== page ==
Q. My husband and I are considering trying to conceive now, but I am concerned about having a baby in the winter months. We live in Toronto, and the winter can drag on. I suffer from anxiety attacks and am seeking treatment from a psychologist. Normally the winter is depressing for me, and I am worried about not being able to take my baby outside and being cooped up indoors. Is there evidence that PPD strikes more in the winter months? Should I wait until I can have a spring baby?
A. Yes, it's true that many women suffer from seasonal depression that worsens during the dark long days of winter. Of course, this doesn't necessarily mean you *will* get depressed during that time, but if you know you're at risk, it's certainly something to keep in mind. Whether you should "schedule" yourself around this or not, well, only you and your husband can make that determination. But in general, the way we deal with any risk factor for depression is to either reduce the risk or fortify your resources. That means you might have to double up on your help at home or make sure you are connected to professionals for support, meds, or whatever has helped in the past, etc. Because the hard truth is, sometimes, no matter what you do to plan around it, or prepare for it, the depression can potentially still emerge. So you can design the perfect plan to protect yourself and still be caught off guard. Discuss this with your husband and doctor and I'm sure you'll come up with a plan that suits you and your family the best.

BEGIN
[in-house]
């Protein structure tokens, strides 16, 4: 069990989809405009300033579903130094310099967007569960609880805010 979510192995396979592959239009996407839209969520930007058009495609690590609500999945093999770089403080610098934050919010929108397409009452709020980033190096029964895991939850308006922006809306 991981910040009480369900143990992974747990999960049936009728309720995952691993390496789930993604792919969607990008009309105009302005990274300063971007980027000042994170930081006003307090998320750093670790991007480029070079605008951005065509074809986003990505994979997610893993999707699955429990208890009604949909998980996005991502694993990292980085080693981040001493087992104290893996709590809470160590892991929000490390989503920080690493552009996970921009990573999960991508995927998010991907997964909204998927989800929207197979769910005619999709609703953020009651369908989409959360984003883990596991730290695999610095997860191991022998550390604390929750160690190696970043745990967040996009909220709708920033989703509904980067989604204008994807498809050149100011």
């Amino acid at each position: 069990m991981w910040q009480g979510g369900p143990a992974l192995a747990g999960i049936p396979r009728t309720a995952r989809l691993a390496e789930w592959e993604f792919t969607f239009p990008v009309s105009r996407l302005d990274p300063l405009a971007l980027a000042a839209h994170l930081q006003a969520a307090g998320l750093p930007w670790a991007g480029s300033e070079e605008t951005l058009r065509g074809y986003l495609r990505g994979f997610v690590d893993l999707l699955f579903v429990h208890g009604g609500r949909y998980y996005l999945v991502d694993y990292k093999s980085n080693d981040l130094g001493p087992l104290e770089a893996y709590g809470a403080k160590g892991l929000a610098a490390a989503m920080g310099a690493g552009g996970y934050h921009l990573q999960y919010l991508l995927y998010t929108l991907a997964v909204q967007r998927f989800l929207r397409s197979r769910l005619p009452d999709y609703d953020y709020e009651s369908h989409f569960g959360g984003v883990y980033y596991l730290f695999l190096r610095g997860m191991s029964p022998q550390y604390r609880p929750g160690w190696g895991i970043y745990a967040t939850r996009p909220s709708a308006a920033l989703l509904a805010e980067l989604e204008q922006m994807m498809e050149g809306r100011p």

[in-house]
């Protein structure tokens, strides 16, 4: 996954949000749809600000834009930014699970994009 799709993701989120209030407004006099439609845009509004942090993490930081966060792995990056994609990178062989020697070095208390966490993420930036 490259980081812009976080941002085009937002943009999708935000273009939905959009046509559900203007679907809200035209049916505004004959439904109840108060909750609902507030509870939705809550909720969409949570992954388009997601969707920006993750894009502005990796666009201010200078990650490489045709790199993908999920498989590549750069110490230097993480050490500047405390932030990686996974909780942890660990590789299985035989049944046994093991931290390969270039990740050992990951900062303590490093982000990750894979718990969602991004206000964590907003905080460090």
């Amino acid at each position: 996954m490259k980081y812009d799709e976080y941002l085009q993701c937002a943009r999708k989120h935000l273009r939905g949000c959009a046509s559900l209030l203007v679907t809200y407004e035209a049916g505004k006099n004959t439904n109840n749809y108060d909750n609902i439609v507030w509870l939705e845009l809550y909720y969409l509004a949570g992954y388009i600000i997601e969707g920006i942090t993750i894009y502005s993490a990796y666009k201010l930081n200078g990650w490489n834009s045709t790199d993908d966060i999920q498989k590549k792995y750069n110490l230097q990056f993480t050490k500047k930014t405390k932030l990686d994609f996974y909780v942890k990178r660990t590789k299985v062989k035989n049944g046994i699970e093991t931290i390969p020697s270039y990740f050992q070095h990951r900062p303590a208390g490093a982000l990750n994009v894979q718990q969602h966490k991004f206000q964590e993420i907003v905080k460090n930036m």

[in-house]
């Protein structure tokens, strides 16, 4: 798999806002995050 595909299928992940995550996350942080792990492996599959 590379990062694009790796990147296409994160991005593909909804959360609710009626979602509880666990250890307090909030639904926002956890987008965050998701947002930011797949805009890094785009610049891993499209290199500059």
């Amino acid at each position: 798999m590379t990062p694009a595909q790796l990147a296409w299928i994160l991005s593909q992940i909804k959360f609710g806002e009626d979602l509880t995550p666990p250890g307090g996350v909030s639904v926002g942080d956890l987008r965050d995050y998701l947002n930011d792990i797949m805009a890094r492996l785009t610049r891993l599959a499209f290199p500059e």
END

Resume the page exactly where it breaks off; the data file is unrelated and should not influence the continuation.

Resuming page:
As far as I know, there are no studies that directly link PPD with seasonal factors, other than the association with depression in general. But it makes sense, that being stuck inside due to weather, won't help brighten things up much. It affects different women differently. Go with your instincts on this one . . . good luck.